Meet Jeremy Epstein, Marketing Navigator of Never Stop Marketing (@neverstopmktg) and espresso enthusiast. WashingtonExec found Jeremy through his blog and Twitter page of 2, 286 followers, clearly, Epstein is on to something. I emailed Epstein to request and email interview and that he please return the answers to my questions within the next ten days…He responded with the answers to my questions, a headshot, as well as outbound links within the hour, a testament to Epstein’s admirable personal brand. In this WashingtonExec exclusive interview Epstein explains some simple and costless tips for boosting your company brand as well as why marketing should be treated in the same way as innovation campaigns…some will be brilliant, but most will not ROI. He also provides information about best marketing practices, the one thing most executives don’t understand about marketing and some practical examples of successful company marketing campaigns.
WashingtonExec: Please tell us a little about your background and what promoted you to start “Never Stop Marketing.”
Jeremy Epstein: It just so happens that I have the answer on my website. Take a look here. I think you’ll like it:
WashingtonExec: You have a quote on your website that says, ““Those who stop marketing to save money are like those who stop a clock to save time.” – Henry Ford. In these challenging economic times, what are some cost-effective ways for companies (or individuals) to market?
Jeremy Epstein: Bake marketing in to everything you do, no matter how big or small it is.
You can creating marketing moment in the hundreds of touchpoints you have every single day….invoices, spreadsheets, proposals, contracts, email signature files, voice mail messages, and how your receptionist greets people.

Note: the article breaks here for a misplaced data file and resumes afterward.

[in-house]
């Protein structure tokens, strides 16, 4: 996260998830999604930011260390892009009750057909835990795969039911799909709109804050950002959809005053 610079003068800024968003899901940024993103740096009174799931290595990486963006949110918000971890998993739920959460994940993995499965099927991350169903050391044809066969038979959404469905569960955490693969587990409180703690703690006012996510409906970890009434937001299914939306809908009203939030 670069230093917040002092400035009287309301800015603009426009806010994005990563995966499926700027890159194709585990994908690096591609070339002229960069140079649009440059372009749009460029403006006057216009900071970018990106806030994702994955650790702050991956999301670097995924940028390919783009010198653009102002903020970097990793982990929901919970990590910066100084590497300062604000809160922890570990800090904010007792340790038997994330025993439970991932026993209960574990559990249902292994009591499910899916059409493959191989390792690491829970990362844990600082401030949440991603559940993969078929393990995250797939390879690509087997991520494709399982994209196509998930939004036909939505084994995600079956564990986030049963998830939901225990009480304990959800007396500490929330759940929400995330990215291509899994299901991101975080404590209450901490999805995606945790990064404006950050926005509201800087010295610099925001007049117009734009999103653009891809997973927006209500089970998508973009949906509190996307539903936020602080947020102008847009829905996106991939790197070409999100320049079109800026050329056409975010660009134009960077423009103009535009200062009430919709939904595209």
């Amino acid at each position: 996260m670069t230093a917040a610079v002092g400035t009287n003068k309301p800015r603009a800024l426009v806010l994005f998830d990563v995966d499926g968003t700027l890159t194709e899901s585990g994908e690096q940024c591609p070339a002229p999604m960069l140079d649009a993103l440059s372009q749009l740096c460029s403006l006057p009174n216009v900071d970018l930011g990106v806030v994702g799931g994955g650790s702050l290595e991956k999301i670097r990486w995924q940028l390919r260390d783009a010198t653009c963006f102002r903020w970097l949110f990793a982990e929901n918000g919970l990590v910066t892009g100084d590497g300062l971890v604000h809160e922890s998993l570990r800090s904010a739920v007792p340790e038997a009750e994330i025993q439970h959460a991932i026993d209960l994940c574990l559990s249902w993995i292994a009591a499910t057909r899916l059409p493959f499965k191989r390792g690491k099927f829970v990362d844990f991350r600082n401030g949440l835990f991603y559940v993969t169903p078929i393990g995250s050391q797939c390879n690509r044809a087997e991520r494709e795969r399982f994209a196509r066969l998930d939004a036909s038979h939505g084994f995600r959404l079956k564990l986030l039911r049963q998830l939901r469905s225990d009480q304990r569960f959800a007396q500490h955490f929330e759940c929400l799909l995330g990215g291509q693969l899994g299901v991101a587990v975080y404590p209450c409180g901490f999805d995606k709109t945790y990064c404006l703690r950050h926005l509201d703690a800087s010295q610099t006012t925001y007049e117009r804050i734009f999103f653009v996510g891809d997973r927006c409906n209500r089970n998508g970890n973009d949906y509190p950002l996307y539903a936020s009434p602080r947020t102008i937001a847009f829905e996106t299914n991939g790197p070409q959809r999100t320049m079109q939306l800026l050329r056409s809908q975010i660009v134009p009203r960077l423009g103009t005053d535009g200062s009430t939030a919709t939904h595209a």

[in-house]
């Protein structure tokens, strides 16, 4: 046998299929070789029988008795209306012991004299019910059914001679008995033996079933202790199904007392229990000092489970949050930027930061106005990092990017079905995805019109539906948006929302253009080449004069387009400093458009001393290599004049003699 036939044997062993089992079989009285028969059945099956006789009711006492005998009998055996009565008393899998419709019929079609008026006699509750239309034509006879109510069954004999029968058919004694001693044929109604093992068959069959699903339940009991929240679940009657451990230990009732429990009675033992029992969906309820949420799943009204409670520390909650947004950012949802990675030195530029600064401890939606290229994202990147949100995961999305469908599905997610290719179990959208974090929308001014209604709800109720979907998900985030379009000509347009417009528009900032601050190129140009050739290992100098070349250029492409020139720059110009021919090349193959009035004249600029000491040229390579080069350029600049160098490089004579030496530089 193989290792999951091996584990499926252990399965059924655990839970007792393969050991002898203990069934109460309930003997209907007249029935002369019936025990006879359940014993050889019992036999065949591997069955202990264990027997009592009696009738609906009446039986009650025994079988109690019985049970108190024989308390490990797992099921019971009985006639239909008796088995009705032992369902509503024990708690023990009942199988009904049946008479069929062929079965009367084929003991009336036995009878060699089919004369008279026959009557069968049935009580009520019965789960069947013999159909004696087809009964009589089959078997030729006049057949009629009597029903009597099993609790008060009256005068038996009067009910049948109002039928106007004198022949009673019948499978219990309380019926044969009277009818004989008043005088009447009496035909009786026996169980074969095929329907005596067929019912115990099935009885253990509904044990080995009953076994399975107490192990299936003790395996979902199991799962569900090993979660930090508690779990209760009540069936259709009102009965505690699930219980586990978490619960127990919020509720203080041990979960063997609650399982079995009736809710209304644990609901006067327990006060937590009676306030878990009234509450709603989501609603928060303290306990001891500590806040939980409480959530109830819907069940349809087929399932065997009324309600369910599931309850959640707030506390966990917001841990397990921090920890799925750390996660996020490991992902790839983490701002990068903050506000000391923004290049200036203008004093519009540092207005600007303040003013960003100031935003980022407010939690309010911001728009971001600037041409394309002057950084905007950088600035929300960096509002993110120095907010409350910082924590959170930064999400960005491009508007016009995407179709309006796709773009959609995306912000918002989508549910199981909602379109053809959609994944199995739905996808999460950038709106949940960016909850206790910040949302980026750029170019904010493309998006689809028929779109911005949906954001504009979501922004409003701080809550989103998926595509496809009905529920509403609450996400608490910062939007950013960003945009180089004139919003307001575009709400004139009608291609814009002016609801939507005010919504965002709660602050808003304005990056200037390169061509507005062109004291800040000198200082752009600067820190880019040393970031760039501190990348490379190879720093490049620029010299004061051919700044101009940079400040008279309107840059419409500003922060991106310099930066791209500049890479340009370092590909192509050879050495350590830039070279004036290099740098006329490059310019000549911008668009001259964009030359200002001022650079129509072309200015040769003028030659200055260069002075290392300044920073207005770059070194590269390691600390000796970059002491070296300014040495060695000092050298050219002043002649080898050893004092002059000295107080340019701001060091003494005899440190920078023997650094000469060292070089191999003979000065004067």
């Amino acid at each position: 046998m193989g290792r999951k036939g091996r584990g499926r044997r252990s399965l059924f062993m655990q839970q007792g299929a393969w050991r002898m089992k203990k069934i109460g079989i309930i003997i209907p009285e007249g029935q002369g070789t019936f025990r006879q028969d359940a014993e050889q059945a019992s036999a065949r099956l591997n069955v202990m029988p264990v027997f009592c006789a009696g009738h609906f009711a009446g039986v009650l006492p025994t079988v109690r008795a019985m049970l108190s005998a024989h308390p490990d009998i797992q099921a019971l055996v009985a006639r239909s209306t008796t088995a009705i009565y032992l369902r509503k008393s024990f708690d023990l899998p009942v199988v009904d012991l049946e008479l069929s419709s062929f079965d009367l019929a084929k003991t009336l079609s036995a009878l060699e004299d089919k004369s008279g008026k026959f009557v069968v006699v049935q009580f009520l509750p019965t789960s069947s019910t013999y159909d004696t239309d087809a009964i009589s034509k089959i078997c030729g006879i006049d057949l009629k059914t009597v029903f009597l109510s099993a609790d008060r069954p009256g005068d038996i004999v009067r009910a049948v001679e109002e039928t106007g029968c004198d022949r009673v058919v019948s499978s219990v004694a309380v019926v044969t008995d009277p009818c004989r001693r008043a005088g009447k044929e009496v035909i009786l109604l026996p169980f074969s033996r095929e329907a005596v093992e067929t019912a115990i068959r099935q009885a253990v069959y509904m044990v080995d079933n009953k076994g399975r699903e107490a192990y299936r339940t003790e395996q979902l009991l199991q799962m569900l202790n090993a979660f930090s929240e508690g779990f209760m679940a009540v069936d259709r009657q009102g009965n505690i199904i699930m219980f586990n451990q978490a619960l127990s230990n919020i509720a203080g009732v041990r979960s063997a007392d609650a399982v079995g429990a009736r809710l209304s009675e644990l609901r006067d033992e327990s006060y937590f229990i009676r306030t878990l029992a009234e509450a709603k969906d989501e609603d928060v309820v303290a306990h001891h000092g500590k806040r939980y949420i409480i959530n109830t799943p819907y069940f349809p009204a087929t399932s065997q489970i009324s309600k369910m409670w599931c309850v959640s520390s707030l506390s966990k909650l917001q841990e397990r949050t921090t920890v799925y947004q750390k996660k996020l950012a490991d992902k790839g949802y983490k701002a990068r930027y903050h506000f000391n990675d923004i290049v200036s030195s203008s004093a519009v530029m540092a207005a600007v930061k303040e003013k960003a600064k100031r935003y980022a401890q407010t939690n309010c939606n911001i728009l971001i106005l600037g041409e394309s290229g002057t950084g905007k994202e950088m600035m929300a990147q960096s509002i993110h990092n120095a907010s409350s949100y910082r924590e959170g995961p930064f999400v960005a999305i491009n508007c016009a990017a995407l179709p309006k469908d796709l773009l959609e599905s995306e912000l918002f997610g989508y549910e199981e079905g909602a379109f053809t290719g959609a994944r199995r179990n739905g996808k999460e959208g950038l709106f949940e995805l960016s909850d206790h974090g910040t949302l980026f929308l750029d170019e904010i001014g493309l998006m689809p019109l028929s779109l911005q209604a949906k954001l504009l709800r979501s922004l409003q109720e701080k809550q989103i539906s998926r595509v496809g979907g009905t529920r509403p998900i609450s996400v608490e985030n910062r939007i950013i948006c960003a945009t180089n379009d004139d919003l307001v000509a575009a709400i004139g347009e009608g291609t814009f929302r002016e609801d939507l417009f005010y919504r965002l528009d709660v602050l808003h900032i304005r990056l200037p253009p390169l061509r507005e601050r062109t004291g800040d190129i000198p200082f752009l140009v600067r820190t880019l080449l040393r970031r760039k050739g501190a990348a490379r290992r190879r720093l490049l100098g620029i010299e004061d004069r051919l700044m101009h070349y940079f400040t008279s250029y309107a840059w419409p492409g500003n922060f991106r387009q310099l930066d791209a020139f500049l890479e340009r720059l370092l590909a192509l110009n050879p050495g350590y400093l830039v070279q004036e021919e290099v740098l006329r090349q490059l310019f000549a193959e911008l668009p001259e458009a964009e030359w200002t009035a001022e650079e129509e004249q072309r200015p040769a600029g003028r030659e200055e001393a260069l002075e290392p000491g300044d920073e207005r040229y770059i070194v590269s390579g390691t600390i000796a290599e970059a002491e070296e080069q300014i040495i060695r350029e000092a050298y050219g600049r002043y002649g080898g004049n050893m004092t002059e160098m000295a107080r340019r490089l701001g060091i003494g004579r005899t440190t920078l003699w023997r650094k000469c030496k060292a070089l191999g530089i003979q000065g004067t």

Most people think of “Marketing” as something you layer on when you are done. Marketing is the process of giving people reasons to be picky about whom they choose and giving them (positive) reasons to talk about you.
I just finished a project with a company called Global 360 which was called “Make Everyone A Marketer.” It has since been nominated for a Groundswell Award from Forrester. All we did was help “regular” employees (Ops, HR, Finance, Legal) understand how what they do can create a marketing moment.
When we were done, the VP of Marketing estimated that we generated about $200k worth of equivalent marketing spend…all for free.
That’s how you do it.
Here are just a few examples:
1. How a lawyer got a customer to become a reference…in 40 minutes
2. How a Sr. VP at JNJ told 15 people about my company…because of my invoice
3. An annual report
4. What your receptionist does…
You can do this yourself through a Customer Touchpoint Assessment.
WashingtonExec: What do you think is the most common mistake executives make in regards to marketing?
Jeremy Epstein: Well, going back to Henry Ford…they stop marketing. That’s far and away #1.
Peter Drucker said that the only two things you can do to drive profitability for your enterprise are “Innovation and Marketing.” You’d never stop innovating, would you?